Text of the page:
U.N. Secretary-General Antonio Guterres has appealed to G-20 leaders ahead of their meetings this week to cooperate more to address some of the planet's most pressing issues.
"Threats to human prosperity are becoming increasingly acute," Guterres wrote in a five-page letter dated Nov. 16 and released by the U.N. on Wednesday. "More, rather than less, cooperation is needed," he said.
Guterres detailed threats from global hunger to climate-related disasters to the need for empowering women and harnessing technology for good. He said multilateralism must be "preserved and renewed," and he urged international support for the U.N.'s Sustainable Development Goals (SDGs), which he said "provide us with an agreed blueprint to tackle the most daunting challenges of our times."
Watch: What is the G-20?
The U.N. General Assembly adopted the SDGs in 2015. The 17 global goals provide a framework for ending extreme poverty and hunger, improving health and education, and protecting the planet, all by 2030.
"I hope leaders at the G-20 will give it a strong push forward," Guterres told reporters ahead of his departure for the summit in Argentina.
The U.N. chief is also grappling with a series of international crises and conflicts. At the top of the list is the nearly four-year-old war in Yemen that has left half that nation —14 million people— on the brink of starvation.
"We are at a very crucial moment in relation to Yemen," Guterres said in response to reporters' questions. "I believe there is a chance to be able to start effective negotiations in Sweden early in December, but we are not yet there."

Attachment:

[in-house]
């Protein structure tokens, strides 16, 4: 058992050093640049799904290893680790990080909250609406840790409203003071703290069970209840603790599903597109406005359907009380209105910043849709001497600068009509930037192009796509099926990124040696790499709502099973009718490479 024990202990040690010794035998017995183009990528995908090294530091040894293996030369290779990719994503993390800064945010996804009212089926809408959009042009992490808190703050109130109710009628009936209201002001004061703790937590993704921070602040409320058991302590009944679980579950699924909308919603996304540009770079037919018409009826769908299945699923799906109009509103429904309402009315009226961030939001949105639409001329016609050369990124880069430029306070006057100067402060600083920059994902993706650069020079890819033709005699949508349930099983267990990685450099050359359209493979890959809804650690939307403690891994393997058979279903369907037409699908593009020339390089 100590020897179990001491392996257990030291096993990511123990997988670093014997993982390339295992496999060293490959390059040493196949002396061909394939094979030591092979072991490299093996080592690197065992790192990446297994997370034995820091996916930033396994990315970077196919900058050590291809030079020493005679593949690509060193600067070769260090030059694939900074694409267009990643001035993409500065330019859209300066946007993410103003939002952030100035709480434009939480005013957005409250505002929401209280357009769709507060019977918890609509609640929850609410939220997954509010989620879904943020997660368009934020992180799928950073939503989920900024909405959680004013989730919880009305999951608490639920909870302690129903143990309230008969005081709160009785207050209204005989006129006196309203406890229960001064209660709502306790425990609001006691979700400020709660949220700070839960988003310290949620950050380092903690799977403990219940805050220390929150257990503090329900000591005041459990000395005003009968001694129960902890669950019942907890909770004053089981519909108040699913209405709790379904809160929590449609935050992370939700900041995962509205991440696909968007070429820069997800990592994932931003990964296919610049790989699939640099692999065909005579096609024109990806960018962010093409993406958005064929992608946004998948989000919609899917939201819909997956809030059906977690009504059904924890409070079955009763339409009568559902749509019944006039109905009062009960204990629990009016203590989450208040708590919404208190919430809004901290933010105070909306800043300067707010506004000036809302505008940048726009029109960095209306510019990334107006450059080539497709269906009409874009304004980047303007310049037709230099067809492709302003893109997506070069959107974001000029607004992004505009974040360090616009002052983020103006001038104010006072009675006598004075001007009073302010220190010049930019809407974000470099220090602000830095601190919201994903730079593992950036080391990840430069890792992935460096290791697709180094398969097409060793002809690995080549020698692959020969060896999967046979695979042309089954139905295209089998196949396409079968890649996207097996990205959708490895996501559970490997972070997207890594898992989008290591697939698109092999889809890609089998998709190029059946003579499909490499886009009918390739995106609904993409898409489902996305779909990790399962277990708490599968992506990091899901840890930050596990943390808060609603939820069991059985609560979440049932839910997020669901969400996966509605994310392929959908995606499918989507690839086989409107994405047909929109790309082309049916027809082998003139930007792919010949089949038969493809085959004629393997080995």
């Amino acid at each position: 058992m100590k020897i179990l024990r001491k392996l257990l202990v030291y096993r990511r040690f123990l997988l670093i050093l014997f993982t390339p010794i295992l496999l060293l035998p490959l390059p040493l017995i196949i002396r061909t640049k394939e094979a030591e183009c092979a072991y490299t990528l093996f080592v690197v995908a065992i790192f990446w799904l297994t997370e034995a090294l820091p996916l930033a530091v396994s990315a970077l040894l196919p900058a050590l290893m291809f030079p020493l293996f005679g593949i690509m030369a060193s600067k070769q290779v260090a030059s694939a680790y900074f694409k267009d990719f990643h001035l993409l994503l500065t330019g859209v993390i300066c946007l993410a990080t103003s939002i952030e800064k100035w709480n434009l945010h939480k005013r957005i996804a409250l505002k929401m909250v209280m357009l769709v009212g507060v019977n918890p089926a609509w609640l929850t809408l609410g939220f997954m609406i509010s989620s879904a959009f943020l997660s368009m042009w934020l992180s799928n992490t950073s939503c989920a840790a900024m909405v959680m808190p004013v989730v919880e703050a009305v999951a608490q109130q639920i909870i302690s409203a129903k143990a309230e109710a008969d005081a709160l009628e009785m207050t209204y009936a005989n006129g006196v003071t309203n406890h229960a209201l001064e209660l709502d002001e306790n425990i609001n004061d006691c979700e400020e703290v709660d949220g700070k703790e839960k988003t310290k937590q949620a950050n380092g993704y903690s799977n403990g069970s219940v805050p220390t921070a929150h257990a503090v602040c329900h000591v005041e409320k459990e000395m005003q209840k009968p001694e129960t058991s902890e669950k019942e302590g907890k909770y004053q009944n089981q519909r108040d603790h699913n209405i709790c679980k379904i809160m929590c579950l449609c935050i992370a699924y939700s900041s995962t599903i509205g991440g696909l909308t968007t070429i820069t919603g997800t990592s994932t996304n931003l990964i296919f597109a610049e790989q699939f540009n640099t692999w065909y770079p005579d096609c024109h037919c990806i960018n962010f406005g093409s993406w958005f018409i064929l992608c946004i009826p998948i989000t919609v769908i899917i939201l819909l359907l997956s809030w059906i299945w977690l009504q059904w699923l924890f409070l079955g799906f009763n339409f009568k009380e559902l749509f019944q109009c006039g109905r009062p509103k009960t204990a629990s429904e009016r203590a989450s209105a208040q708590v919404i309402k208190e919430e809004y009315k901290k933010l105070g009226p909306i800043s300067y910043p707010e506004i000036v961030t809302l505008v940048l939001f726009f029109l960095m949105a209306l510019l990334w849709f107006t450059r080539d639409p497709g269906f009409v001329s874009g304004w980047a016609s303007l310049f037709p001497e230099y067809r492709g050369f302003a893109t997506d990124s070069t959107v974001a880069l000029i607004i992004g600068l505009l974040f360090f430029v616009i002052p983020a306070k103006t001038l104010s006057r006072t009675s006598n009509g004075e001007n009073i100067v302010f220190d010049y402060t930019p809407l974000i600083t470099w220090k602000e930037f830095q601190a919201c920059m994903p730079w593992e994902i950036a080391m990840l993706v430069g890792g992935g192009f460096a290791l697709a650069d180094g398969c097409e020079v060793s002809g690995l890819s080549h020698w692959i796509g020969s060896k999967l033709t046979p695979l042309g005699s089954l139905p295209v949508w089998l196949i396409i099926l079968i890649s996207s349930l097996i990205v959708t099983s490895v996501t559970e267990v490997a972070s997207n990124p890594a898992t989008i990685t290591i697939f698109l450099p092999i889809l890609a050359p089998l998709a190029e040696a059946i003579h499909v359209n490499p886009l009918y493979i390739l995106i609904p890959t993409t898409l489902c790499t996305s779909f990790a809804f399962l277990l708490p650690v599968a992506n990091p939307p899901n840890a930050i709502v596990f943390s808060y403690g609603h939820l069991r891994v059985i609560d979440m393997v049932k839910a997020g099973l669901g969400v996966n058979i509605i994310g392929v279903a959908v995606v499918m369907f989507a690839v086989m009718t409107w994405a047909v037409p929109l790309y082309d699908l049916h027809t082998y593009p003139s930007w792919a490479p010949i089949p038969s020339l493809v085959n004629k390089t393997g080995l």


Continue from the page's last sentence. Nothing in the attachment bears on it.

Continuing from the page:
His special envoy, Martin Griffiths, has been shuttling around the region talking to key players and trying to get them to the negotiating table in Sweden.Saudi Arabia, which leads the pro-government coalition bombing the Iranian-backed Houthi rebels in Yemen, will be represented at the G20 by Crown Prince Mohammed Bin Salman. Asked if he would meet with the prince, who has come under international scrutiny for his possible role in the brutal murder of a Saudi dissident journalist, Guterres said he is ready to meet him.
"I'm ready to discuss it with the crown prince or with any other Saudi officials, because I believe it is a very important objective at the present moment," Guterres said. "If we are able to stop the Yemeni war, we will be stopping the most tragic humanitarian disaster we are facing in today's world."
The U.N. chief also made a big pitch for action on climate change.
"Climate action can no longer wait," he wrote. "Decisive action to halt the progress of climate change is imperative."
In 2015, leaders made ambitious commitments under the Paris Agreement to mitigate the effects of climate change and adapt to its effects. China and the United States — the world's two biggest emitters of greenhouse gases — both joined the deal, but the U.S. under the Trump administration announced its intention to withdraw.
"The members of the G20 are responsible for more than three-quarters of greenhouse emissions," Guterres told reporters. "Yet, it is equally true that G20 members have the power to bend the emissions curve. They also have the resources to provide the financing needed for both mitigation and adaptation," he added.
The U.N. chief has insisted that greening the global economy will be good for everyone, creating jobs and investment opportunities.
After the G20, Guterres will travel to Katowice, Poland, for the Conference of the Parties (COP 24) to the Paris accord.